How would you describe the leadership styles of the patriots who led the American colonies to independence from Great Britain?
Participative? Situational? Collaborative? Command and control?
How about courageous?
When the initial battles with the English broke out in 1775, few colonists wanted complete independence from the Crown. Those who did were thought to be extremists and radicals, but by the following year, thanks in part to the writings of Thomas Paine — his bestseller “Common Sense” was published in early 1776 — and others, attitudes began to shift.
Independence fervor peaked on June 7 of that year when the Continental Congress, meeting at the Pennsylvania State House in Philadelphia — now known as Independence Hall — was presented with a resolution calling for complete independence. The resolution was presented by Richard Henry Lee of Virginia, his demand for AMEXIT.
Heated debate ensued. A vote was postponed until a five-man committee could meet to prepare a written argument justifying the break with England. The committee was made up of Thomas Jefferson of Virginia, John Adams of Massachusetts, Benjamin Franklin of Pennsylvania, Roger Sherman of Connecticut and Robert R. Livingston from New York.
On July 2, the Continental Congress voted almost unanimously in favor of independence. New York initially abstained but later voted to support the declaration.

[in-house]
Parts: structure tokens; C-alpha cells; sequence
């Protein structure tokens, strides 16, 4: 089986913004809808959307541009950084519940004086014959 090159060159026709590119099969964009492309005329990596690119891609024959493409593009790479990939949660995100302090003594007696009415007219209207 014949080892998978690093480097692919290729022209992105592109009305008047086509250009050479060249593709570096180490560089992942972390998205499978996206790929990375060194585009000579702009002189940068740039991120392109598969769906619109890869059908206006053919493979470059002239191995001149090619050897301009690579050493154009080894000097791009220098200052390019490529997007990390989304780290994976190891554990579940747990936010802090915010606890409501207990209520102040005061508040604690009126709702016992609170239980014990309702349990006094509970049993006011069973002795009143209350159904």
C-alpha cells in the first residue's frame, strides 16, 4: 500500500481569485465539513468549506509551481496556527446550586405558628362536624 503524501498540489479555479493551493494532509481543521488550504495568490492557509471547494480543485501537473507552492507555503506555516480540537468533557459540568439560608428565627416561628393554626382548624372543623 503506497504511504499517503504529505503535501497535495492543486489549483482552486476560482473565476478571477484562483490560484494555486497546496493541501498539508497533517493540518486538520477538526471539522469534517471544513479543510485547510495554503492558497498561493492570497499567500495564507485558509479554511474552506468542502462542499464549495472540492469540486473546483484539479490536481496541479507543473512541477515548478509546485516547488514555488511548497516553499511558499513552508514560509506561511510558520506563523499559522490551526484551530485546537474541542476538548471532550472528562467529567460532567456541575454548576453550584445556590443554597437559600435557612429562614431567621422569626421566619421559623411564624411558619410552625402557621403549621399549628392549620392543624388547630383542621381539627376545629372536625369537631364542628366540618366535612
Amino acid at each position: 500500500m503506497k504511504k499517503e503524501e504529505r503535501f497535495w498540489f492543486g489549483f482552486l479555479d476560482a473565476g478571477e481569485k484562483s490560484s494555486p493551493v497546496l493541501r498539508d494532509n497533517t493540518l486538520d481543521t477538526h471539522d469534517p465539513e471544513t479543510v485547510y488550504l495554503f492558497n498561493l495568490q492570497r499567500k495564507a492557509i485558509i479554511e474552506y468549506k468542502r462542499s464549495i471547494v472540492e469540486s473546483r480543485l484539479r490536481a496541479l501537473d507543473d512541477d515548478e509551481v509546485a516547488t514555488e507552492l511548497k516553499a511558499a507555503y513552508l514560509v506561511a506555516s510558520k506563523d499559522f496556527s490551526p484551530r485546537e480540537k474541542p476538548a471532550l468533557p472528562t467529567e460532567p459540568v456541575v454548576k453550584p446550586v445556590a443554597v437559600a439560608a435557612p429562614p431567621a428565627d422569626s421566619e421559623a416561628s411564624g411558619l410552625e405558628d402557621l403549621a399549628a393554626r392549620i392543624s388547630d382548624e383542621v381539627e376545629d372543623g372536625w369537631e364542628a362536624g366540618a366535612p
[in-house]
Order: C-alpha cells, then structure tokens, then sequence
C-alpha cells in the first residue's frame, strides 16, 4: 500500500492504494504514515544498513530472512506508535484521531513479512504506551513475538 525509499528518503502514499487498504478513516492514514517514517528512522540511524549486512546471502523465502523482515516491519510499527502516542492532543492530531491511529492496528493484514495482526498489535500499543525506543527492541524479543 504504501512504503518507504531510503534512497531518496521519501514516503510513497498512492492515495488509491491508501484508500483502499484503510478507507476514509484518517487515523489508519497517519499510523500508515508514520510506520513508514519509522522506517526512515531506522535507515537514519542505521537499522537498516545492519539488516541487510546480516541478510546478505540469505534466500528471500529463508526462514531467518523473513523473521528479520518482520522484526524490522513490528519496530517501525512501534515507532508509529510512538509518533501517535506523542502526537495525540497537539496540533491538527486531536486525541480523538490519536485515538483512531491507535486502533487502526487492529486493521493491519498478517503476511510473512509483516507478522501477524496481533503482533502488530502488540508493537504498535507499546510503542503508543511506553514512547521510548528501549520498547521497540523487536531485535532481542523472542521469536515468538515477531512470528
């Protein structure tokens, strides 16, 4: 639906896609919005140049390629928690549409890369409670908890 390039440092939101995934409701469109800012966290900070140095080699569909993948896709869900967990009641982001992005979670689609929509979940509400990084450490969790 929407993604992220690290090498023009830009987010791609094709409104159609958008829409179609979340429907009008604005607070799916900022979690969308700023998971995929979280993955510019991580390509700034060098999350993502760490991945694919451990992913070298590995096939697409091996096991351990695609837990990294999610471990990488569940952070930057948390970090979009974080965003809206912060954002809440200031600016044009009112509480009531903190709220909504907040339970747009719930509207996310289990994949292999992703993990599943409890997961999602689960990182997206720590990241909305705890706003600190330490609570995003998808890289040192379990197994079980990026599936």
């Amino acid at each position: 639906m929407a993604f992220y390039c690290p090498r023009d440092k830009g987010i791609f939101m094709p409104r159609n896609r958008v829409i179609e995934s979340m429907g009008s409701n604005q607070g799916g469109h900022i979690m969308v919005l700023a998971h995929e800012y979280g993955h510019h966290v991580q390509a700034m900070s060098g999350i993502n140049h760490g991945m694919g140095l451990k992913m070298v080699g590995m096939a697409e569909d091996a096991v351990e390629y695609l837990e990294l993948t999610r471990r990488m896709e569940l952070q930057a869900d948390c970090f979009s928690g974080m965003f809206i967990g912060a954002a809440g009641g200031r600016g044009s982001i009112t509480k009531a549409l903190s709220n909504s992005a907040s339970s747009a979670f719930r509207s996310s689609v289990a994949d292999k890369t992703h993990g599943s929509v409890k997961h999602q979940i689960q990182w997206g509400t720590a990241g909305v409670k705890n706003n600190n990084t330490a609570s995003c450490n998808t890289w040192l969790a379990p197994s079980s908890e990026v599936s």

Mr. Adams wrote his wife that July 2 “will be celebrated by succeeding Generations, as the great anniversary Festival” and that this celebration should include “Pomp and Parades…Games, Sports, Guns, Bells, Bonfires and Illuminations.”
On July 4th the Congress formally adopted the Declaration of Independence which was largely written by Mr. Jefferson. Even though the formal vote on the Declaration occurred two days later, Mr. Adams forever insisted that the true day to celebrate independence was July 2, and reportedly turned down invitations to participate in July 4 celebrations for years to come.
Ironically both Messrs. Jefferson and Adams died on July 4, 1826, the 50th anniversary celebration.
These men, and many others were courageous. They took great risks for something they believed in. They did not always agree — in fact, there were many raucous debates and more than a few idle threats leading to the writing of the Declaration and, later, the Constitution. But agreement was reached because there were always devoted leaders who placed their deeply held beliefs in freedom and liberty, and the promise of a grand future free of oppression, ahead of their own egos, or political enrichment. They brokered compromise after compromise.
So, present day views regarding the mortal evils of political compromise aside, you could say, with accuracy, that our nation was born of compromise. Principled compromise.
The JohnGSelf + Partners team joins me in wishing you a joyous and safe July 4th celebration.
SelfPerspective Weekend Edition Podcast Airs Saturday
SelfPerspective Weekend Edition podcast will air on Saturday. There will be no blog post on Monday in observance of the holiday.